To the casual observer, the southwest corner of Sunset Boulevard and Crescent Heights Boulevard is just another West Hollywood strip mall. Among the occupants of the site: a McDonald’s, a dental clinic, and a bank with a curious zigzag of a roof. Nothing about this plot of land, 8150 Sunset Boulevard, indicates that it was once one of the city’s most notorious destinations—or that it is once again at the center of controversy.
For more than a century the story of Los Angeles itself has been reflected in this site, as it evolved from a fruit grove into Hollywood’s most decadent hotel, and then into its current incarnation as paved-over paradise. And now fate has new plans for 8150 Sunset: Architect Frank Gehry is poised, with developer Townscape Partners, to build a 333,000-square-foot project there, with gleaming towers, abundant commercial space, and residential units.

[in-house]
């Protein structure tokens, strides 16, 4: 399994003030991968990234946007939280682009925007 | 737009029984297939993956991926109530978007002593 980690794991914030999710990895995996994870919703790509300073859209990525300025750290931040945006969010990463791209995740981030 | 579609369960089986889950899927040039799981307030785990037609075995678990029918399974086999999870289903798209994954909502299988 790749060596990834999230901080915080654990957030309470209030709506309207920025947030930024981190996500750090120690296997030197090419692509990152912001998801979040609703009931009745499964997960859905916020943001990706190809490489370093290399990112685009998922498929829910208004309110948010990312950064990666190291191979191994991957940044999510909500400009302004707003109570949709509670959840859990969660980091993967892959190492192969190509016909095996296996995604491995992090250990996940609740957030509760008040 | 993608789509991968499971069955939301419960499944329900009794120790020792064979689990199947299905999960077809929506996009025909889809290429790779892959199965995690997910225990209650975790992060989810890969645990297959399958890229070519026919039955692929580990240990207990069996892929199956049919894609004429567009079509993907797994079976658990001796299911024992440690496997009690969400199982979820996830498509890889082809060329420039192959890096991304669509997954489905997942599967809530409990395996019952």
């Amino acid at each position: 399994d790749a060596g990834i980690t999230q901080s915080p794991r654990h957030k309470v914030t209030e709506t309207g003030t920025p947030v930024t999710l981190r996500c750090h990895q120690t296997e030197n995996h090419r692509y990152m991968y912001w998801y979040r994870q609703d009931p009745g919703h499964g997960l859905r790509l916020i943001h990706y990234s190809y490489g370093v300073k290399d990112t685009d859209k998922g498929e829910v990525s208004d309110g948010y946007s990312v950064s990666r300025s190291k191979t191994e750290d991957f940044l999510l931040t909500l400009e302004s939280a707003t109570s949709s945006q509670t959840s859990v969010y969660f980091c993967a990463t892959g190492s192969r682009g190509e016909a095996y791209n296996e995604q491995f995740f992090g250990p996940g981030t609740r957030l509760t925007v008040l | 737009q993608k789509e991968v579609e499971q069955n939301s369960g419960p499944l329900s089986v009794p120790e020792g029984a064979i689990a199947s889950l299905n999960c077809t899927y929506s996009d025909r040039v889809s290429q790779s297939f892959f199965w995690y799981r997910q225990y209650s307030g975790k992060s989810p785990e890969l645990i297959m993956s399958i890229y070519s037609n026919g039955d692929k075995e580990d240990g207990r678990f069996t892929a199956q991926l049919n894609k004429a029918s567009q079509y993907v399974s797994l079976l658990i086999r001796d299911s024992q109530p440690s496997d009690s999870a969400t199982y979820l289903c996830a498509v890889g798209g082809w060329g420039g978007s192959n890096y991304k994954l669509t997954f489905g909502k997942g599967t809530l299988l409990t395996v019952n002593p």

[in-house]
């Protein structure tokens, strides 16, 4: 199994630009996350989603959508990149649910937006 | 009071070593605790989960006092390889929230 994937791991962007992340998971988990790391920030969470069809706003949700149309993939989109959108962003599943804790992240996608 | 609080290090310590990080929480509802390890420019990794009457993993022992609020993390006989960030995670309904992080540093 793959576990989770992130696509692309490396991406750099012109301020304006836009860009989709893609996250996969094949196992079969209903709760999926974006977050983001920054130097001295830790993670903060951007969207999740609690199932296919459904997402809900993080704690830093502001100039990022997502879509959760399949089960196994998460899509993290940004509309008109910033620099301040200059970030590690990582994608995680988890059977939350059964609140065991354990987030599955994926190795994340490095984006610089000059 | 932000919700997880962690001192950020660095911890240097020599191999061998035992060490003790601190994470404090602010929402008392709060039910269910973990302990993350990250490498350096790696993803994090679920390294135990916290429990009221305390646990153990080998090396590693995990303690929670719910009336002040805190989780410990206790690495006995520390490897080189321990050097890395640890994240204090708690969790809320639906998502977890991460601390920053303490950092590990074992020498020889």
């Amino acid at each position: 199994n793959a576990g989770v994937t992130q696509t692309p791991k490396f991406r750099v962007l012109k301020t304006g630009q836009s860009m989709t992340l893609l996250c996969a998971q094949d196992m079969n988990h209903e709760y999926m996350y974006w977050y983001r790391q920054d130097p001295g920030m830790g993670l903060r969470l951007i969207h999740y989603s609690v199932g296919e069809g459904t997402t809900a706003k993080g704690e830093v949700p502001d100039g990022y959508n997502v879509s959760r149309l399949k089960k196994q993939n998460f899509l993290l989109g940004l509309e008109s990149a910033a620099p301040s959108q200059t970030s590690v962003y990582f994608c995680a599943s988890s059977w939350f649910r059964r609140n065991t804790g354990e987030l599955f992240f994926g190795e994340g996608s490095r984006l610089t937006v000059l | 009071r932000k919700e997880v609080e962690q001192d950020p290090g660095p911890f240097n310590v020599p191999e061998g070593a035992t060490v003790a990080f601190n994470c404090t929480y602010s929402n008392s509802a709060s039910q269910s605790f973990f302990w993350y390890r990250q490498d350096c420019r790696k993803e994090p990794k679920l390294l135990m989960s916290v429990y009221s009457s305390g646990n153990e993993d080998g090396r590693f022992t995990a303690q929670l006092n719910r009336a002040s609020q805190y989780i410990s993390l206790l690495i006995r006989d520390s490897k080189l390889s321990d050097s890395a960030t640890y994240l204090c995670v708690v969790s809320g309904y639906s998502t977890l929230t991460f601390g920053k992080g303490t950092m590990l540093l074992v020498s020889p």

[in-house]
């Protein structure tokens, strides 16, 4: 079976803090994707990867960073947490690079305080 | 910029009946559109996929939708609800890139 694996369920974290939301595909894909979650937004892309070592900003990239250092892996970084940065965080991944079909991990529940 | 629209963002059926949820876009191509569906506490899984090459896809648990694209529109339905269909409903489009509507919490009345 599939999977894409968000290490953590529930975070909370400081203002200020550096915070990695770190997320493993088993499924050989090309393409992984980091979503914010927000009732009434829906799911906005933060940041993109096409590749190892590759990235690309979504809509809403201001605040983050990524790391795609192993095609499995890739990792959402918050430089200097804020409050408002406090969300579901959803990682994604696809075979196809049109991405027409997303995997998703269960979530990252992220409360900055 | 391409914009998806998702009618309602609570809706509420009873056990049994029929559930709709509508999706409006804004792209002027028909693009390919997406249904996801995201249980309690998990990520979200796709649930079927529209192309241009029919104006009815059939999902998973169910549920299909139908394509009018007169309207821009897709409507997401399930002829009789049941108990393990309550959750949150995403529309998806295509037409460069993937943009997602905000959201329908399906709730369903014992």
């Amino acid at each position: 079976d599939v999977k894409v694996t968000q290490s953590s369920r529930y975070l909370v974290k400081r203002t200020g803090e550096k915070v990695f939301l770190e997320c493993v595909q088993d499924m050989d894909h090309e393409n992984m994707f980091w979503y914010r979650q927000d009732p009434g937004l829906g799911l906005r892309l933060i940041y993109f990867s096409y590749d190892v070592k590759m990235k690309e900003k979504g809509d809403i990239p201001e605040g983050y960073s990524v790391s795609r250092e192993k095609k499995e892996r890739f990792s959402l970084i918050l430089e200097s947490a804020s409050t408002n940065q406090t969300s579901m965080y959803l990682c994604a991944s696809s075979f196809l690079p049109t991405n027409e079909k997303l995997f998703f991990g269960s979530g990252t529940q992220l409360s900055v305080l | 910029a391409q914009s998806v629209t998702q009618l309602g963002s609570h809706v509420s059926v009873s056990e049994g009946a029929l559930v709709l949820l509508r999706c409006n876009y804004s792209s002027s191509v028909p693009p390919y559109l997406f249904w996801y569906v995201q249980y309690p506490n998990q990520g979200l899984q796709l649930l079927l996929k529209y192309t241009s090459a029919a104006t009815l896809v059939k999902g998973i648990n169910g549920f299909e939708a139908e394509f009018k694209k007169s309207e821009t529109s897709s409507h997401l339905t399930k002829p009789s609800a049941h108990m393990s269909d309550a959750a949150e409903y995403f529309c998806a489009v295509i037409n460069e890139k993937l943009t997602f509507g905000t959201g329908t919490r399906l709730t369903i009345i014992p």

The Gehry complex will be built on what was once one of the most glamorous destinations in town: the site of the former Garden of Allah hotel, the Chateau Marmont of its time. Practically every major star and writer in old Hollywood had history at the Garden, from Tallulah Bankhead and Errol Flynn to Garbo, Dietrich, Sinatra and Cary Crant. The most important writers of the 30s and 40s also called the Garden home – including F. Scott Fitzgerald, Robert Benchley, and Dorothy Parker, who placed chenille “welcome” mats on either side of her bed. Many relics of the Garden will likely be discovered again when the site is excavated.
Read more in this Town & Country story on one of the most notorious and glamorous land plots in Hollywood.